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Shop Succeeds in Seamless Manufacturing

 

WOODWORKING TECHNOLOGY 2000

By: JEAN HYLAND

 

'IF IT AIN'T broke, don't fix it,' conventional wisdom tells us. But sometimes conventional wisdom is best ignored when a product or process can be improved upon -- even if that requires ripping everything apart to make it whole again. Such was the case with Island Precision Cabinets Ltd., in Saanichton, British Columbia.

Over the years this commercial cabinet shop had added a panel saw, edgebander, and computerized boring machine, and purchased cutlist and optimizing software to speed production, improve quality, and reduce labor times. Management also had begun developing ways to automate and  speed the company's estimating process.

Owner Brian Timothy was amassing the right elements to bring the plant into the 21st century, but he lacked the common thread to cohesively tie this technology together. Although the boring machine was linked to the front office, nothing else was. Timothy envisioned greater things for his 12-man factory.

So, three years ago he took a bold step and completely reengineered the 9,500-square-foot plant. He updated and enhanced the software, added all new state-of-the-art equipment and a conveyor system, built a mezzanine to free floor space, and made a firm commitment to seamlessly integrate the entire process, from estimating to assembly.

"In a very short period of time we basically took our plant apart and put it back together again," Timothy says. "As soon as we did, we saw a 25 percent reduction in labor."

"We've always been progressive," Timothy adds, "but this was a major change for us. It involved tying all the elements of the manufacturing process together."

That's progress

 Today Island Precision is as technologically sophisticated as shops 10 times its size should be, but often aren't. A mixture of Pattern Systems software and   in-house-designed estimating software fully links the front office to the CNC equipment on the shop floor. Add to that a unique color-coded and barcoded product routing system, state-of-the-art material handling conveyors and lifts, and JIT manufacturing techniques, and you have a small shop that effortlessly pumps out (Canadian)$3.8 million a year in sales.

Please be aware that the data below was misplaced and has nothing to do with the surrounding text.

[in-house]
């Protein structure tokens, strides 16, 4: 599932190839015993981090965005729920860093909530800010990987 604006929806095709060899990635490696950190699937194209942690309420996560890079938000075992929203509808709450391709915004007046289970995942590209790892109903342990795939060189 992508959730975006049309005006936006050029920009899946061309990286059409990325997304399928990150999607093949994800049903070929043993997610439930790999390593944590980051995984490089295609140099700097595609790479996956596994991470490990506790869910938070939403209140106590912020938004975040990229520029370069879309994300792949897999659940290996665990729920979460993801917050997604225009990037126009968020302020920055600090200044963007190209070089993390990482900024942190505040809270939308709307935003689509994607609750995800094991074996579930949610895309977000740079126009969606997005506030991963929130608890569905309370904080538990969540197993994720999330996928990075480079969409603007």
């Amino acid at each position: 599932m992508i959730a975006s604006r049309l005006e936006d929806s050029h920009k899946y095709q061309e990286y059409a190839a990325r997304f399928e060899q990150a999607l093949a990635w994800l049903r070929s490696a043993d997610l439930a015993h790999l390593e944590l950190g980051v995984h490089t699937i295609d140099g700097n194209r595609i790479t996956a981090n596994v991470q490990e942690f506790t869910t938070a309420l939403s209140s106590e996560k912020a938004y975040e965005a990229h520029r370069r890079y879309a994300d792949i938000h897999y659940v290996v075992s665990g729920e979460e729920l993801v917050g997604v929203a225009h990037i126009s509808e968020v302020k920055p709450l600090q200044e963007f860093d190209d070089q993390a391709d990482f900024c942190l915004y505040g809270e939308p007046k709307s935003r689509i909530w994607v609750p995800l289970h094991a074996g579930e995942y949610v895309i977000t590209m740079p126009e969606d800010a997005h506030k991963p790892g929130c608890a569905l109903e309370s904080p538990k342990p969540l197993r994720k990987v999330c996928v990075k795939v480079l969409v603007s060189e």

Front-end automation

"We can get a fair amount of work through in a short period of time," Timothy says. Sophisticated equipment, however, isn't worth much if there aren't enough jobs to keep it running. That's why Timothy says the shop has become so dependent on the front office.

To save time in the front end, Timothy, along with Axel Wagner, operations manager, and Dean Crawford, programmer, wrote their own takeoff software, called Take Off. It speeds estimating.

This latest estimating software wasn't the shop's first attempt at automating  estimating. As early as 1986 it had developed an estimating program in an obscure spreadsheet program called Words and Figures. "That program worked well and was 10 times faster than doing it manually," Timothy says. Then, four years ago it developed another estimating program in Fox Pro. Now, after three years in development -- and written entirely from scratch -- the Take Off estimating software moves the shop into a new dimension.

The shop's success now is based more on estimating. It's bidding on -- and winning more commercial projects in the area. Using the Take Off software, the shop produces three times as many bids as it could when it used its Fox Pro estimating program. "We can estimate more quickly and accurately, and manage the data," Timothy says.

Effortless link

Once a job is awarded, the shop now can reuse its estimating data to manufacture its product. The actual estimate data can be exported and downloaded automatically into Pattern Systems' Product Planner software. Timothy says this capability eliminates the chance to miscommunicate data between estimating and engineering.

After a job has been downloaded from Take Off into Pattern Systems' Product Planner, cutlists are developed and jobs optimized. Drill-Mate software, also from Pattern Systems, generates boring instructions that can be downloaded directly to the shop floor.

Although many shops have difficulty automatically linking manufacturing software to CNC equipment on the shop floor, Island Precision Cabinets has managed to make it all work seamlessly.

Completed cutlists are downloaded directly from the front office to a PC linked to the Selco WN 200 panel saw. Wagner chose to have the cutlists downloaded to a separate PC because it's faster than using the saw controller, and it enables them to use the PC for other functions at the saw. For example, to diagnose problems more quickly at the saw, the shop loaded the saw's manual onto the PC. Now the operator can turn to the online manual immediately instead of searching for the hard copy.